Stop43.org.uk stopped Commercial Orphan Works Exploitation in the UK Digital Economy Bill Clause 43






  • 1. To what extent do the IP and competition frameworks complement or conflict with each other?

    • is competition hindered by a lack of transparency in some areas?
    • do you have direct experience of anti-competitive impacts arising from the IP system?
    Competition law seems to take little account of the relative market positions and ability to distort the market of competitors and appears to treat six photographers sitting in a pub discussing business as if they were six CEOs of global media conglomerates sitting as a cartel in a hotel room fixing prices and dividing the market between them. This is patently absurd.

    • is competition hindered by a lack of transparency in some areas?
    As always, competition is hindered by information asymmetry. This is of particular relevance when attempting to supply to monopsonistic buyers such as large media combines and the public sector, who are legally allowed to share pricing and contractual information within and between their constituent departments, divisions and companies, whereas individual and micro-business suppliers in attempting to share identical information are deemed to be an anticompetitive cartel. This is patently absurd and requires rectification.

    • do you have direct experience of anti-competitive impacts arising from the IP system?
    All the evidence we provide to illustrate the negative, depressive and distorting effects of onerous rights-grabbing contracts (1), (2), (3) serve as our direct experience that we are subject to daily of anti-competitive impacts arising from the IP system.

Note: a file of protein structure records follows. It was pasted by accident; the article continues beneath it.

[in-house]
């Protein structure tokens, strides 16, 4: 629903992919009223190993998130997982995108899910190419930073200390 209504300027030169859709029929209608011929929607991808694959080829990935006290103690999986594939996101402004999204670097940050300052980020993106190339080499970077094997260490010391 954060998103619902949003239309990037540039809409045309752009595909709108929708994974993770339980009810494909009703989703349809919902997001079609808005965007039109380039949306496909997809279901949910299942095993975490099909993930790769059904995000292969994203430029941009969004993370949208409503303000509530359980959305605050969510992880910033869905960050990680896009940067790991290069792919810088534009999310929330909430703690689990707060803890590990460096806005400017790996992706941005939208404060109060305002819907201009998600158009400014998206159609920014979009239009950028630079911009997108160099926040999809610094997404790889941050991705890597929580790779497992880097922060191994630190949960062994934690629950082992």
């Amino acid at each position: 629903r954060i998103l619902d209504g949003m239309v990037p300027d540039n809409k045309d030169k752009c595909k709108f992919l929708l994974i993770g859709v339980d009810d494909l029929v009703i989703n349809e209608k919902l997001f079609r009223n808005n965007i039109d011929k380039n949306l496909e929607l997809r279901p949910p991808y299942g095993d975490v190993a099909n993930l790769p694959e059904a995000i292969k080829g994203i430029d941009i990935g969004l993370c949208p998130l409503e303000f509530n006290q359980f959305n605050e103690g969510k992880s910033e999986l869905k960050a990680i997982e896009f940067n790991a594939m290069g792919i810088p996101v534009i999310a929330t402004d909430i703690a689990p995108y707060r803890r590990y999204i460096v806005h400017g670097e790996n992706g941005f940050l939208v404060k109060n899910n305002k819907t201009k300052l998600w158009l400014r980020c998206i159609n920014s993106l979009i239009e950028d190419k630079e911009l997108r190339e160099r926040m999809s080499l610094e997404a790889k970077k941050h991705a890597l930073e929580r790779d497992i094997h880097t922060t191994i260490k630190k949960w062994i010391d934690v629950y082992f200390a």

LINKS

    http://en.wikipedia.org/wiki/Information_asymmetry
    http://en.wikipedia.org/wiki/Monopsony
    http://copyrightaction.com/forum/bauers-bastard-contract
    http://copyrightaction.com/system/files/Bauer+Publishing+Commission+Agreement.pdf
    http://www.londonfreelance.org/fl/0808baue.html
  • 2. Could growth and innovation be stimulated by a different balance between competition and IP?

    Several photographic markets - Editorial, PR and Corporate, with Advertising going the same way - operate poorly with highly imperfect competition. One of them, the Editorial market, can accurately be described as an Oligopsony in practice in that relative to the number of suppliers there are very few commercial and public sector buyers of editorial photography to whom photographers can supply, and their market dominance enables them to impose their terms at will on suppliers.

    In our view, better competition in these poorly-functioning markets - Editorial, PR and Corporate and Advertising - can only be ensured by:

    • the application of Fair Contract law on the German model to Intellectual Property, and
    • the establishment of an Intellectual Property Ombudsman system modelled on those such as Ofcom, Ofgas, etc. to arbitrate and protect individual suppliers from onerous and wildly unbalanced contracts imposed by oligopsonistic buyers.
    A proper rebalancing of these markets can be expected to lead to a growth in confidence by suppliers with consequent growth in economic activity and innovation by them, and growth in HM Government's tax receipts at the effective rates individual and micro-business suppliers pay rather than the much reduced rates corporations usually contrive to pay,.

    LINKS

    http://en.wikipedia.org/wiki/Oligopsony
    http://www.iuscomp.org/gla/statutes/UrhG.htm#IV2
    http://en.wikipedia.org/wiki/Ombudsman
    http://www.ofcom.org.uk/about/
    http://www.ofgem.gov.uk/About%20us/Pages/AboutUsPage.aspx